Apart from southerners, targets for Bossi’s ire included the European Union, which he once described as a "the Soviet Union of the West”, while his outspoken comments on homosexuality and immigration provoked at times fierce reactions.

Married with four children, Bossi voluntarily stepped down as leader during the 2012 investigation, claiming he was doing so “for the good of the party”.  He was immediately made Lega Nord’s honorary president.

Lega Nord supporters gathered in Venice as Bossi made his 1996 'declaration of independence' from a floating pontoon
Lega Nord supporters gathered in Venice as Bossi made his
1996 'declaration of independence' from a floating pontoon
Travel tip:

Despite the sense of theatre attached to as Umberto Bossi’s symbolic ‘declaration of independence’ for Padania at a rally of green-shirted supporters in Venice in 1996, the ‘country’ of Padania has never existed as anything other than a geographical or socio-economic term to describe the area that encompasses Val Padana – the Po Valley.  There is some evidence also that Padanian was a term once used to group languages spoken by population groups north of a line linking La Spezia in Liguria with Rimini on the Adriatic coast.  Bossi’s Lega Nord tended to define Padania as a broad area of northern Italy consisting of Veneto, Emilia-Romagna, Lombardy, Piedmont and Liguria.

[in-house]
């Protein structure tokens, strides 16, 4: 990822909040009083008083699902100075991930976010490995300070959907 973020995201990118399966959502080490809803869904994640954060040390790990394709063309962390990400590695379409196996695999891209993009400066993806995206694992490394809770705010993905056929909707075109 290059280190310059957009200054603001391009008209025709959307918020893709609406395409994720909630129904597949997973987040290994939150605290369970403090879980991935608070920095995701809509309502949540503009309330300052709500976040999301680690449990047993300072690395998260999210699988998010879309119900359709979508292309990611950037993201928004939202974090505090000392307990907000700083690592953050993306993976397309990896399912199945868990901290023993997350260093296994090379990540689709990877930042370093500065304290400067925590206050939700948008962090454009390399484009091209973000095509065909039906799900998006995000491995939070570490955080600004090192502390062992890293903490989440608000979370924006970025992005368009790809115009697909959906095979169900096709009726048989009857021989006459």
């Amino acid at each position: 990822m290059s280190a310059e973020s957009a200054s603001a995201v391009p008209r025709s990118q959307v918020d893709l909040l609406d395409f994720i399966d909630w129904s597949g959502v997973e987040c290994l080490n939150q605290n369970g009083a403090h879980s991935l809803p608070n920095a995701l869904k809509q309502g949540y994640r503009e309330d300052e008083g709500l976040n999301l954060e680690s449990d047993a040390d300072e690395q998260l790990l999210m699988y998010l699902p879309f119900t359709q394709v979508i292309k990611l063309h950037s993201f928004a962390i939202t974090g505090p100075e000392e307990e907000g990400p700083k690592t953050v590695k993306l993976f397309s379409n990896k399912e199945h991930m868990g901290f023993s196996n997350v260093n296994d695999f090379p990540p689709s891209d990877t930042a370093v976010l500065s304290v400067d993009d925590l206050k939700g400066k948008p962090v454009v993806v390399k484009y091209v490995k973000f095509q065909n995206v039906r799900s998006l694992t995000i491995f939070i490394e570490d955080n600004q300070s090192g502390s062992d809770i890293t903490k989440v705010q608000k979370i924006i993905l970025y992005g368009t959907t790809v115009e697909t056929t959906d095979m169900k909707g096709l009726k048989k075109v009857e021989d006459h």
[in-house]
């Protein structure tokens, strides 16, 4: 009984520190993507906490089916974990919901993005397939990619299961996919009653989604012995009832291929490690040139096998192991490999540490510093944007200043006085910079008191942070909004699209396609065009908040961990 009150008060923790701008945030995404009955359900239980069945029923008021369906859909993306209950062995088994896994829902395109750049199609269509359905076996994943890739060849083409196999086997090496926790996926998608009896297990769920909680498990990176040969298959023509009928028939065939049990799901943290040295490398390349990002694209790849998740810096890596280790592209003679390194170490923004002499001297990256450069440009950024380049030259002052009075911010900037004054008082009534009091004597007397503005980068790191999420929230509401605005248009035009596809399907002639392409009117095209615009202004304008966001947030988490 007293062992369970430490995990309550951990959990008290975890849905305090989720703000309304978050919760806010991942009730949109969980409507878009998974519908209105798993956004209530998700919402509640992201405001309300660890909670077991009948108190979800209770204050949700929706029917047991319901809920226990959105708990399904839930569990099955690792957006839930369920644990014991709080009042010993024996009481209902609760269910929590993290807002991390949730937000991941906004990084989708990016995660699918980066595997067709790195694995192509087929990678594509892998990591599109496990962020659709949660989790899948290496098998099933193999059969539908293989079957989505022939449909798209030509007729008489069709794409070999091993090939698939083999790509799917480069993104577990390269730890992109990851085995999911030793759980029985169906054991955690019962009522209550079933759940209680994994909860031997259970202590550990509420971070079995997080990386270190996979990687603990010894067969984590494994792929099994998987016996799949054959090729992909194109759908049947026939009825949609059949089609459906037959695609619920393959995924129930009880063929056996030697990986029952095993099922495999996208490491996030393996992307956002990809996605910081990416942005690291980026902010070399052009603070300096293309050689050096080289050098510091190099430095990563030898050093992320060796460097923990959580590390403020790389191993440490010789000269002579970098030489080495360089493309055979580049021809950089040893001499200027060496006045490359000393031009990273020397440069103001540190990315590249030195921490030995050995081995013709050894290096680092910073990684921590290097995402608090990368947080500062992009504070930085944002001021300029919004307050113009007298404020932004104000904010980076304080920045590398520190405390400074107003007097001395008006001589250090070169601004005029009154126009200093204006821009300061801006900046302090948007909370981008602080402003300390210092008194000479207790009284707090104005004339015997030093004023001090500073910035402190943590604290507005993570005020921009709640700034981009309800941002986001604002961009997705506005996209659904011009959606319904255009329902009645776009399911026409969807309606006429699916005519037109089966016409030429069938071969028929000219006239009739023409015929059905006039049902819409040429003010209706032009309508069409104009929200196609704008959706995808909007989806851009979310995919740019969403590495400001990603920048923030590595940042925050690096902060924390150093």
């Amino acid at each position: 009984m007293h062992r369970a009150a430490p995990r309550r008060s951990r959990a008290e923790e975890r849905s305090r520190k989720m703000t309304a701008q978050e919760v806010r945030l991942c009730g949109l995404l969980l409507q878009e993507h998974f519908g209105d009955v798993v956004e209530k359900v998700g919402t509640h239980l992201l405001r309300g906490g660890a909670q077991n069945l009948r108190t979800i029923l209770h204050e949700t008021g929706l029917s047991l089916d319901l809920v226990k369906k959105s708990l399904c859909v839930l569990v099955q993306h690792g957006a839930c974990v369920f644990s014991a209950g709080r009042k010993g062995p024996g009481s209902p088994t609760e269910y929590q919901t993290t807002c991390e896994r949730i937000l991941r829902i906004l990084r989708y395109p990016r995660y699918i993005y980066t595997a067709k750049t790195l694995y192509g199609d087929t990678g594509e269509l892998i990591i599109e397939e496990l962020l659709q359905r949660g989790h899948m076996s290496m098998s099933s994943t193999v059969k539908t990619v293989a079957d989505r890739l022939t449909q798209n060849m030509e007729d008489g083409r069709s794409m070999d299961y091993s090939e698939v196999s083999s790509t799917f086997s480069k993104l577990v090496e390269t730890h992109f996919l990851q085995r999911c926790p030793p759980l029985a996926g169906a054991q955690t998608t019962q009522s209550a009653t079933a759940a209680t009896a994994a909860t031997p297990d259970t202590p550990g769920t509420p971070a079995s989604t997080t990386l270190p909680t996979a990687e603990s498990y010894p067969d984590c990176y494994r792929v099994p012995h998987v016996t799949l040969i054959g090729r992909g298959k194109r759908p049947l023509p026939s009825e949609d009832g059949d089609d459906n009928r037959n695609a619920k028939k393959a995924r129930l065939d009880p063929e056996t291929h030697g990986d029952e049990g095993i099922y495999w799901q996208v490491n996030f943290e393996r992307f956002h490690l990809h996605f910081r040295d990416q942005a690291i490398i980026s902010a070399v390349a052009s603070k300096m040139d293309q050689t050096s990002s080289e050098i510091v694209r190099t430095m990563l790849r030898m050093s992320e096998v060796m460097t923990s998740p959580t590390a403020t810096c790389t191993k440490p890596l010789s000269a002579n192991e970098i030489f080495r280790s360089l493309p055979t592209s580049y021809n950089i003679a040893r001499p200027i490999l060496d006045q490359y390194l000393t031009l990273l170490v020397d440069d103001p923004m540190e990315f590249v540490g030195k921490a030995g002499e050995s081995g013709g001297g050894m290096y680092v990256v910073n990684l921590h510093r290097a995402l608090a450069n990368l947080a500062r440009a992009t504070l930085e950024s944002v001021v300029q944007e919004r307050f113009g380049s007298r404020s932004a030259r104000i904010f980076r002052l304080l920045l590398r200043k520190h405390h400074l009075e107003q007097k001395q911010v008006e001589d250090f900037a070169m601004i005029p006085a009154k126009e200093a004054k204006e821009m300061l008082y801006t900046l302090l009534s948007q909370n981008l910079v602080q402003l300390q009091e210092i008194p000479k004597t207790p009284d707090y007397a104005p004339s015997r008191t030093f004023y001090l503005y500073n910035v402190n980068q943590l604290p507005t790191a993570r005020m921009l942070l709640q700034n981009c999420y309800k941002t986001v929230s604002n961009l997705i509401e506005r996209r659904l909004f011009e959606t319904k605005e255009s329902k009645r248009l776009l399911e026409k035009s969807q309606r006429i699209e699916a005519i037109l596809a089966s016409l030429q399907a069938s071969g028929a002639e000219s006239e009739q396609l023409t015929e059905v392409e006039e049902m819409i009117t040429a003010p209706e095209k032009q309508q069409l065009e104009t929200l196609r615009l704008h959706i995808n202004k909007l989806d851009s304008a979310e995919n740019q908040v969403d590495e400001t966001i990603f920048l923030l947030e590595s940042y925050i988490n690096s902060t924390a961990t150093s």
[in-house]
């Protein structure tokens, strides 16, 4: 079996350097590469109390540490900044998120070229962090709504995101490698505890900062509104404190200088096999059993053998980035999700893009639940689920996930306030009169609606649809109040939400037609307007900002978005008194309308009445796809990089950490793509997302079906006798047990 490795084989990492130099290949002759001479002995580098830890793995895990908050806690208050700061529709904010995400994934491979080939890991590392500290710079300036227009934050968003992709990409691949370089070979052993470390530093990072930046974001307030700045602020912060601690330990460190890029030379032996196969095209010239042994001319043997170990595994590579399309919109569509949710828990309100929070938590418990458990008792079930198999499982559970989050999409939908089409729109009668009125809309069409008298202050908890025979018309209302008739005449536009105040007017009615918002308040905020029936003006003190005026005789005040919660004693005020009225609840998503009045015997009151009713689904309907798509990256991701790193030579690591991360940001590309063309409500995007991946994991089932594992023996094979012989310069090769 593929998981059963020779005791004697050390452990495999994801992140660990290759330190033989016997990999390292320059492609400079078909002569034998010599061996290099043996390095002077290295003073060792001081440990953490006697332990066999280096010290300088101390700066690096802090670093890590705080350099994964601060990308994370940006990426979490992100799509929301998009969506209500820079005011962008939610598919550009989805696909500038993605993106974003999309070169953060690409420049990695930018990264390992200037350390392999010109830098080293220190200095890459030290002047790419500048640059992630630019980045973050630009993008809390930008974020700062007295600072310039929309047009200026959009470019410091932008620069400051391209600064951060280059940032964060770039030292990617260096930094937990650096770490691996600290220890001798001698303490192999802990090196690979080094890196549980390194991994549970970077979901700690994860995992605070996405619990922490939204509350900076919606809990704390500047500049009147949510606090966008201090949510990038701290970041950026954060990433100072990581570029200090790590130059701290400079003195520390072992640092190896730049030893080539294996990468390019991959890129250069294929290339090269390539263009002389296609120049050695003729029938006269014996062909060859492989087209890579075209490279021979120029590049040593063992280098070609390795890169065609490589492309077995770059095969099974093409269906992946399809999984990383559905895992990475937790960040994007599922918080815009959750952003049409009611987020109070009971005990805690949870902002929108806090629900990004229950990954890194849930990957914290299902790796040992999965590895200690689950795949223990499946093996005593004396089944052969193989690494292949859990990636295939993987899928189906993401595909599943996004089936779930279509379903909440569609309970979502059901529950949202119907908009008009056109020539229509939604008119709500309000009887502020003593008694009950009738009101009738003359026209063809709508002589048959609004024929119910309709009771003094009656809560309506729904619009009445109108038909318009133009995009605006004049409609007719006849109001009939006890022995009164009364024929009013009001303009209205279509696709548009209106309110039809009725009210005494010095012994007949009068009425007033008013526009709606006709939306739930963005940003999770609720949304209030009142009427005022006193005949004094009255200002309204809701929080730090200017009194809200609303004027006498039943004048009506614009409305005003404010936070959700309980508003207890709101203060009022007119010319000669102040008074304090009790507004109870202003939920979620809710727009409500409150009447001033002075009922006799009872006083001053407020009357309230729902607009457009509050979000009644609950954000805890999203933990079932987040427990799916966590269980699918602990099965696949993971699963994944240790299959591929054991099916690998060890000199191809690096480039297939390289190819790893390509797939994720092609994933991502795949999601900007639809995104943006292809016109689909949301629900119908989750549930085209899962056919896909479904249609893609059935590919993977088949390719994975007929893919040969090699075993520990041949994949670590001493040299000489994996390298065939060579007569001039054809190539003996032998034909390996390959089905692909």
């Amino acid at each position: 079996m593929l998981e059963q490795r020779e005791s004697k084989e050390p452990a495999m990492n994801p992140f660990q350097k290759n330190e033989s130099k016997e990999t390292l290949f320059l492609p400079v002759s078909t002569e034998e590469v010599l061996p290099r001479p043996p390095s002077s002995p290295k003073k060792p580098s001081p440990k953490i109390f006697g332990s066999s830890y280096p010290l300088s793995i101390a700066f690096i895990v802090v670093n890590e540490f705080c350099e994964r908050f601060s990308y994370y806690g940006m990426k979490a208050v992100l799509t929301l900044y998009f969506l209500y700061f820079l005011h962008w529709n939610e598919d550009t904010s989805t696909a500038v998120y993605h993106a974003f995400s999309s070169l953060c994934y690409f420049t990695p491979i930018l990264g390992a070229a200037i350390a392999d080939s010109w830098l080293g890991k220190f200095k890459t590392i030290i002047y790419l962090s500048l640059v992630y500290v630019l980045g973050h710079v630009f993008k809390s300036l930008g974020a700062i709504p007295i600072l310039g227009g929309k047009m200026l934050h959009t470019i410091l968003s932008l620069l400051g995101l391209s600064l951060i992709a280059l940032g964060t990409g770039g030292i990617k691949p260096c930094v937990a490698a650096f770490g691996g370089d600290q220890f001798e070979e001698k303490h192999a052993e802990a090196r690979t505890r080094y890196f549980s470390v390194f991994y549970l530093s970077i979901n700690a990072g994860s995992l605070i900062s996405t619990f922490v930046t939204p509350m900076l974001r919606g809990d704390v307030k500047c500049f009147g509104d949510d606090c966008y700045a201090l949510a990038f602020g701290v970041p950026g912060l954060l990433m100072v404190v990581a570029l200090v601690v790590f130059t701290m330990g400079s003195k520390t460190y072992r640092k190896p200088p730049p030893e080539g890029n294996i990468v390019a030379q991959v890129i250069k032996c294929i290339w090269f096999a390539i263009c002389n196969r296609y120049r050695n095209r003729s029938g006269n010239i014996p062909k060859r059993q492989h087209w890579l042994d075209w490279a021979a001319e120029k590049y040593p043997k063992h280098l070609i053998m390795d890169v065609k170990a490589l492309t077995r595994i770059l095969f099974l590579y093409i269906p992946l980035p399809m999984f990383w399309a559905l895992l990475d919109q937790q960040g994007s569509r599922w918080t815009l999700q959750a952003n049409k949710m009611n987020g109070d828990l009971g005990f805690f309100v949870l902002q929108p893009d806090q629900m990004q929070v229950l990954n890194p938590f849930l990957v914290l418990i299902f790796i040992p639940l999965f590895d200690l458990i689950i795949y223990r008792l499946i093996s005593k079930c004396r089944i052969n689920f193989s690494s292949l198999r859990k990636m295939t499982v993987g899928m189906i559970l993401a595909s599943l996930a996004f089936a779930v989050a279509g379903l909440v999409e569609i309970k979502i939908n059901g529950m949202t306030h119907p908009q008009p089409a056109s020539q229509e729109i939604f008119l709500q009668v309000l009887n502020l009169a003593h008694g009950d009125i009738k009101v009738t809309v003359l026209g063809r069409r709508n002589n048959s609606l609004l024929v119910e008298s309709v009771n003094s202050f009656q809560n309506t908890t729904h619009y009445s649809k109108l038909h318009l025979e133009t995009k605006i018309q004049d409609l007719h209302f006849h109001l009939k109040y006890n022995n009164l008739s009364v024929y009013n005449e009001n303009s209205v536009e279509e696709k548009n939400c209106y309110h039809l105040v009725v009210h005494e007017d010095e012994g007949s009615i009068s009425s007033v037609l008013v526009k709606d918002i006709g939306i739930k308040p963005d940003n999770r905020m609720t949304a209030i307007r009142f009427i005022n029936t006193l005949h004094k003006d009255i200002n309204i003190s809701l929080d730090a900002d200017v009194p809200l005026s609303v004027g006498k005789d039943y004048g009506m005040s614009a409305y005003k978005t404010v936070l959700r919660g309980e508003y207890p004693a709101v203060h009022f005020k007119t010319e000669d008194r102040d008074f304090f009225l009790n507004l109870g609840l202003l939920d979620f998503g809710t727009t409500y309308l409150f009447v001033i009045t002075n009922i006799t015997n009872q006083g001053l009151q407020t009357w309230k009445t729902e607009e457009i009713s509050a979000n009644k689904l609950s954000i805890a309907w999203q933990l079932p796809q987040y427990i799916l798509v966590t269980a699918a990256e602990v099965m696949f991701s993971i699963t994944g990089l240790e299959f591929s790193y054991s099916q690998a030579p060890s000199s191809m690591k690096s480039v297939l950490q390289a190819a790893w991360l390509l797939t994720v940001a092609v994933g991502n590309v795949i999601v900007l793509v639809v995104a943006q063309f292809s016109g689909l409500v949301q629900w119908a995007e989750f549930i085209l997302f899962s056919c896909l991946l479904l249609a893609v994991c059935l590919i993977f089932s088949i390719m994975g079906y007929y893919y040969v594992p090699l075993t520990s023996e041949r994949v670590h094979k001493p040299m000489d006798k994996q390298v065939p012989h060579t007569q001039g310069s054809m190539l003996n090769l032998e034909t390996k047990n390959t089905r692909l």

A view over the rooftops of Cassano Magnago
A view over the rooftops of Cassano Magnago
Travel tip:

Bossi’s home town of Cassano Magnago is situated about 20km (12 miles) south of Varese in Lombardy, adjoining the city of Gallarate and close to the Valle del Ticino national park.  The area is said to have been populated since around 500BC and there is evidence that it held a strategic position and was the scene of a battle during the Roman conquest of Milan in 225BC. Apart from being Bossi’s birthplace, it is the home of the 18th century sculptor Giovanni Battista Maino and the two-times Giro d’Italia winner Ivan Basso.